With the support of Minnesota Vikings punter Chris Kluwe, former NFL lineman Esera Tuaolo took Slippery Rock University students through his journey as a closeted homosexual football player in the NFL Monday night.
The ‘Tackling Homophobia’ event was brought to SRU by the University Program Board and Women’s Studies Program with hopes of bringing awareness of issues to students and inspire them to make a difference, UPB’s vice president of speakers Matan Cohen said.
Tuaolo was a defensive lineman in the NFL for nine seasons and hid his sexuality until he retired in 2002. He struggled to hide his feelings from family, friends and fans and battled suicidal thoughts daily.
“I didn’t feel safe talking with anyone in the NFL,” Tuaolo admitted. “It was a different environment then than it is now. It was difficult to be true to myself.”
Tuaolo brought the audience to tears when he mentioned his journey to the Super Bowl in 1999 with the Atlanta Falcons. Tuaolo was secretly in a relationship at the time, and after the Falcons lost the game he was unable to embrace his boyfriend like his teammates embraced their wives and families. The decision still haunts him and Tuaolo said that every day he wishes he could go back and change what happened.
Tuaolo admitted that keeping his sexuality a secret affected his ability to play football. He felt that if he had been able to be himself he would’ve been a better, more effective player for his team.
“Being gay doesn’t define me,” Tuaolo said. “I’m still an athlete, I’m still a father, I’m still a man and I’m still your best friend. The only thing that separates me from Chris (Kluwe) is who I give my heart to.”
Recently, teams at the NFL Combine asked prospective players questions relating to their sexuality and relationship status.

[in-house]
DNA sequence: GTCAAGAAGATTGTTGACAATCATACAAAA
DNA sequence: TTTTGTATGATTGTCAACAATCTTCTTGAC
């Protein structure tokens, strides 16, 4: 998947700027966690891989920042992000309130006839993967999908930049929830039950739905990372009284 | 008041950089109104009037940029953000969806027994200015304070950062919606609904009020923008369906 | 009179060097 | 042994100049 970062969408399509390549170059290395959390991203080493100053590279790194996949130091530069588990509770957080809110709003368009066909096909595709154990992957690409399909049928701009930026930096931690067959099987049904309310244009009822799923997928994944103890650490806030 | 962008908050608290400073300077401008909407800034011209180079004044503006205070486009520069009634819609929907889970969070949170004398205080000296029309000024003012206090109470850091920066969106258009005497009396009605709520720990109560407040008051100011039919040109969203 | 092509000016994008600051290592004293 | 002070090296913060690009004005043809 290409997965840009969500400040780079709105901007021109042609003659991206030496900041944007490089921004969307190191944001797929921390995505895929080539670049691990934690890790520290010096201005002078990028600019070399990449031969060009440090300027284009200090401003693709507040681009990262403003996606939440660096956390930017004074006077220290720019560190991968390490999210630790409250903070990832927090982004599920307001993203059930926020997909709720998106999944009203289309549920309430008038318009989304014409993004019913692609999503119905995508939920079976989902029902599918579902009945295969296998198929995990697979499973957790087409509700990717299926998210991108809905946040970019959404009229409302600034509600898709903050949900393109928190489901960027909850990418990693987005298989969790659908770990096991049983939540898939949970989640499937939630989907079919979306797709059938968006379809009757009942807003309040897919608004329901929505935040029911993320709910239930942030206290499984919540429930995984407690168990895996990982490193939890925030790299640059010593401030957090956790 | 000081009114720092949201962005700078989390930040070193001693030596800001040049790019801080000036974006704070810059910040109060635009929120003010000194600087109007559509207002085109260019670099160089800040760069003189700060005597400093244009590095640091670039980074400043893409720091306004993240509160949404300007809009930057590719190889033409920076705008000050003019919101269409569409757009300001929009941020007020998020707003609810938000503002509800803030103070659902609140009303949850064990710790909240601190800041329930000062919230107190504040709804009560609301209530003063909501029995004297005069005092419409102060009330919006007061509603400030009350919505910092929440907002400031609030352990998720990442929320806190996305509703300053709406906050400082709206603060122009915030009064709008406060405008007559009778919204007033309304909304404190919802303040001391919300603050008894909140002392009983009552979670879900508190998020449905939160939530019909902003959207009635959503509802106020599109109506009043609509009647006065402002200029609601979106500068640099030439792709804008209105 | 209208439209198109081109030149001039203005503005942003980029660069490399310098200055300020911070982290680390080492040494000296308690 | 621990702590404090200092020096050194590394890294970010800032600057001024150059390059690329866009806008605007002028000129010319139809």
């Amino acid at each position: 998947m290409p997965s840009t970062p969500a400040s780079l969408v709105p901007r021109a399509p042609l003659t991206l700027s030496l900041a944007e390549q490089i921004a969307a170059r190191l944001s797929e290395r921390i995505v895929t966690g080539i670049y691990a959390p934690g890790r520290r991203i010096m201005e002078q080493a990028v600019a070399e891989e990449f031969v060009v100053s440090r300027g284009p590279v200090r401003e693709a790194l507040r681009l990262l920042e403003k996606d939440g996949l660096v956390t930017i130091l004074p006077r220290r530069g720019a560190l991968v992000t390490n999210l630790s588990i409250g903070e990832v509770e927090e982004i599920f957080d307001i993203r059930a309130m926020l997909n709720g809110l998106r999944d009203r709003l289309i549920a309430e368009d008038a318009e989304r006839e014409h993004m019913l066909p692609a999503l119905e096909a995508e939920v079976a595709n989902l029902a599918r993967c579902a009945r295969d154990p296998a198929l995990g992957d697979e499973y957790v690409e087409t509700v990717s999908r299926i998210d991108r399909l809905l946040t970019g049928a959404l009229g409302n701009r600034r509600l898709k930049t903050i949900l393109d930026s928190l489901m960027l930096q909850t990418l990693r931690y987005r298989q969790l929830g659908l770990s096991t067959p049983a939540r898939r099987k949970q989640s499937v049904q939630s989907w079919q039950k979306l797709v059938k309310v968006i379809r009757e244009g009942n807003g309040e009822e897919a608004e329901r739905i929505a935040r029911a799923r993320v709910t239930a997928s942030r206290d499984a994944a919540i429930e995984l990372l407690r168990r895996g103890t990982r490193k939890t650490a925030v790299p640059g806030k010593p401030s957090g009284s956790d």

Tuaolo said that he doesn’t recall being asked these types of questions when he was a prospect, but said he probably would’ve lied if he had been.
Because Kluwe is still an active member of the NFL, he was able to better understand both sides of the issue.
Kluwe mentioned that teams are looking for this information so that they can avoid being blindsided in the future.
“I know why teams do it, but it’s not right,” Kluwe said. “The players coming out are in a very vulnerable position because the NFL is the only place they can get a job with their football skills.”
Kluwe’s support of the Lesbian Gay Bisexual Transgender (LGBT) community went public in 2012 after he wrote a letter to Maryland delegate Emmett Burns and it went viral. Baltimore Ravens linebacker Brendon Ayanbadejo had announced that he was in favor of legalizing same-sex marriage in Maryland. Burns then decided to contact the Ravens owner and advise him to keep his athletes quiet about these types of issues and keep them focused on football. When he heard of this, Kluwe was compelled to respond.
“I saw something going on that I wasn’t okay with,” Kluwe said. “My wife was worried that it would distract from football, but I just kept writing. I had no idea my letter would go viral.”
Having Kluwe’s support has meant a lot to the LGBT community, Tuaolo said.
Tuaolo said that having Kluwe be identified as an ally has helped keep hope alive for many children struggling to find support around them.
“He’s not gay, he’s just a supporter,” Tuaolo said. “It’s great for them to see an ally in his position. I can’t express how appreciative I am. He took a bat for me.”
Monday’s presentation was the first time Tuaolo and Kluwe paired up together and they hoped that by combining forces they would relate to a wider range of audience members.
“Maybe a straight person doesn’t identify with Esera,” Kluwe said. “This is powerful because it shows there are people supporting gay athletes.”